Energy Balance, Myostatin, and GILZ: Factors Regulating Adipocyte Differentiation in Belly and Bone.

Hdl Handle:
http://hdl.handle.net/10675.2/55
Title:
Energy Balance, Myostatin, and GILZ: Factors Regulating Adipocyte Differentiation in Belly and Bone.
Authors:
Shi, Xing-Ming; Hamrick, Mark; Isales, Carlos M
Abstract:
Peroxisome proliferator-activated receptor gamma (PPAR-gamma) belongs to the nuclear hormone receptor subfamily of transcription factors. PPARs are expressed in key target tissues such as liver, fat, and muscle and thus they play a major role in the regulation of energy balance. Because of PPAR-gamma's role in energy balance, signals originating from the gut (e.g., GIP), fat (e.g., leptin), muscle (e.g., myostatin), or bone (e.g., GILZ) can in turn modulate PPAR expression and/or function. Of the two PPAR-gamma isoforms, PPAR-gamma2 is the key regulator of adipogenesis and also plays a role in bone development. Activation of this receptor favors adipocyte differentiation of mesenchymal stem cells, while inhibition of PPAR-gamma2 expression shifts the commitment towards the osteoblastogenic pathway. Clinically, activation of this receptor by antidiabetic agents of the thiazolidinedione class results in lower bone mass and increased fracture rates. We propose that inhibition of PPAR-gamma2 expression in mesenchymal stem cells by use of some of the hormones/factors mentioned above may be a useful therapeutic strategy to favor bone formation.
Citation:
PPAR Res. 2007 Nov 25; 2007:92501
Issue Date:
29-Feb-2008
URI:
http://hdl.handle.net/10675.2/55
DOI:
10.1155/2007/92501
PubMed ID:
18309369
PubMed Central ID:
PMC2246068
Type:
Journal Article
ISSN:
1687-4757
Appears in Collections:
Institute of Molecular Medicine and Genetics: Faculty Research and Presentations

Full metadata record

DC FieldValue Language
dc.contributor.authorShi, Xing-Mingen_US
dc.contributor.authorHamrick, Marken_US
dc.contributor.authorIsales, Carlos Men_US
dc.date.accessioned2010-09-24T21:26:48Z-
dc.date.available2010-09-24T21:26:48Z-
dc.date.issued2008-02-29en_US
dc.identifier.citationPPAR Res. 2007 Nov 25; 2007:92501en_US
dc.identifier.issn1687-4757en_US
dc.identifier.pmid18309369en_US
dc.identifier.doi10.1155/2007/92501en_US
dc.identifier.urihttp://hdl.handle.net/10675.2/55-
dc.description.abstractPeroxisome proliferator-activated receptor gamma (PPAR-gamma) belongs to the nuclear hormone receptor subfamily of transcription factors. PPARs are expressed in key target tissues such as liver, fat, and muscle and thus they play a major role in the regulation of energy balance. Because of PPAR-gamma's role in energy balance, signals originating from the gut (e.g., GIP), fat (e.g., leptin), muscle (e.g., myostatin), or bone (e.g., GILZ) can in turn modulate PPAR expression and/or function. Of the two PPAR-gamma isoforms, PPAR-gamma2 is the key regulator of adipogenesis and also plays a role in bone development. Activation of this receptor favors adipocyte differentiation of mesenchymal stem cells, while inhibition of PPAR-gamma2 expression shifts the commitment towards the osteoblastogenic pathway. Clinically, activation of this receptor by antidiabetic agents of the thiazolidinedione class results in lower bone mass and increased fracture rates. We propose that inhibition of PPAR-gamma2 expression in mesenchymal stem cells by use of some of the hormones/factors mentioned above may be a useful therapeutic strategy to favor bone formation.en_US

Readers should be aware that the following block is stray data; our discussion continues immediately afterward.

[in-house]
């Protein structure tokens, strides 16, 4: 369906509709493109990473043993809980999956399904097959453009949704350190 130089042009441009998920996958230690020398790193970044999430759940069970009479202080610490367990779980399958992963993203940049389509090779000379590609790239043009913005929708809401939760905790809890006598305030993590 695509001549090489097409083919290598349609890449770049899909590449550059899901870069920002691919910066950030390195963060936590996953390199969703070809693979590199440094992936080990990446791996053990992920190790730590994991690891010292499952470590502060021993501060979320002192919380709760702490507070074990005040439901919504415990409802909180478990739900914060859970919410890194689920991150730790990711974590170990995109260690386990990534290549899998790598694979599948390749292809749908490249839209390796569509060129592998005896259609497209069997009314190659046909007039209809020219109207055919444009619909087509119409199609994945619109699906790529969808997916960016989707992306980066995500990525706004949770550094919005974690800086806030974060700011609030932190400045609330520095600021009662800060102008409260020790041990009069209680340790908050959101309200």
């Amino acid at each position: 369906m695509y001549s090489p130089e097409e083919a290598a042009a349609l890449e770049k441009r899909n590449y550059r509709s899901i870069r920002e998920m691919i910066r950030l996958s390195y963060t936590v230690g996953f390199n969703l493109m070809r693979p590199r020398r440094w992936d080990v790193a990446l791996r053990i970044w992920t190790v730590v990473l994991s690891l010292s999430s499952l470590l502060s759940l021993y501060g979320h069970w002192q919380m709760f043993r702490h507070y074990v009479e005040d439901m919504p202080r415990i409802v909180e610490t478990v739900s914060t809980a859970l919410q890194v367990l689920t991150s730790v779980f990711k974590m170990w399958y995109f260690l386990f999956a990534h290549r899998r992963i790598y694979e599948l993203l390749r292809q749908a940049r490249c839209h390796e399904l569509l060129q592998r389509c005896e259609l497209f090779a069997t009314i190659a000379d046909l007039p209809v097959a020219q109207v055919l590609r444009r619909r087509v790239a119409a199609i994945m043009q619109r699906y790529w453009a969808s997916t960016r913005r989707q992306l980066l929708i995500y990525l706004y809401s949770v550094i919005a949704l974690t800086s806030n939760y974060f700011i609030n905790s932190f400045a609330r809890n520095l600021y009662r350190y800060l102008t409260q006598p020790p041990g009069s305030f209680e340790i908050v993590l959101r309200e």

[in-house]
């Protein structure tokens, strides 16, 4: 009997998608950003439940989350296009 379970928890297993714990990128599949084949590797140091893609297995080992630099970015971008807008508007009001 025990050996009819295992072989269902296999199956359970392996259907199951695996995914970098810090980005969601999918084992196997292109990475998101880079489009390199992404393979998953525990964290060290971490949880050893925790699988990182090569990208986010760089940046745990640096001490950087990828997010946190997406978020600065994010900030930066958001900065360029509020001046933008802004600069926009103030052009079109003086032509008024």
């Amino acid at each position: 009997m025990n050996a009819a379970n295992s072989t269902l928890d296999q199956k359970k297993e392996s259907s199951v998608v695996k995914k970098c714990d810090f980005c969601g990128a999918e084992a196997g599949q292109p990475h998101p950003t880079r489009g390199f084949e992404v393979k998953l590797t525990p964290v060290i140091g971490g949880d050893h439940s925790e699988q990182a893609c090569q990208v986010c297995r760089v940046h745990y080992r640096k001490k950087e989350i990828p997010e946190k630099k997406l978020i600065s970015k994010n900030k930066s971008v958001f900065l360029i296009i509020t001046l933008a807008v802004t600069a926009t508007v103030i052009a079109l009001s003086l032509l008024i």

dc.rightsThe PMC Open Access Subset is a relatively small part of the total collection of articles in PMC. Articles in the PMC Open Access Subset are still protected by copyright, but are made available under a Creative Commons or similar license that generally allows more liberal redistribution and reuse than a traditional copyrighted work. Please refer to the license statement in each article for specific terms of use. The license terms are not identical for all articles in this subset.en_US
dc.titleEnergy Balance, Myostatin, and GILZ: Factors Regulating Adipocyte Differentiation in Belly and Bone.en_US
dc.typeJournal Articleen_US
dc.identifier.pmcidPMC2246068en_US
dc.contributor.corporatenameInstitute of Molecular Medicine and Geneticsen_US
dc.contributor.corporatenameDepartment of Pathologyen_US
dc.contributor.corporatenameDepartment of Cellular Biology and Anatomyen_US
dc.contributor.corporatenameDepartment of Orthopaedic Surgeryen_US
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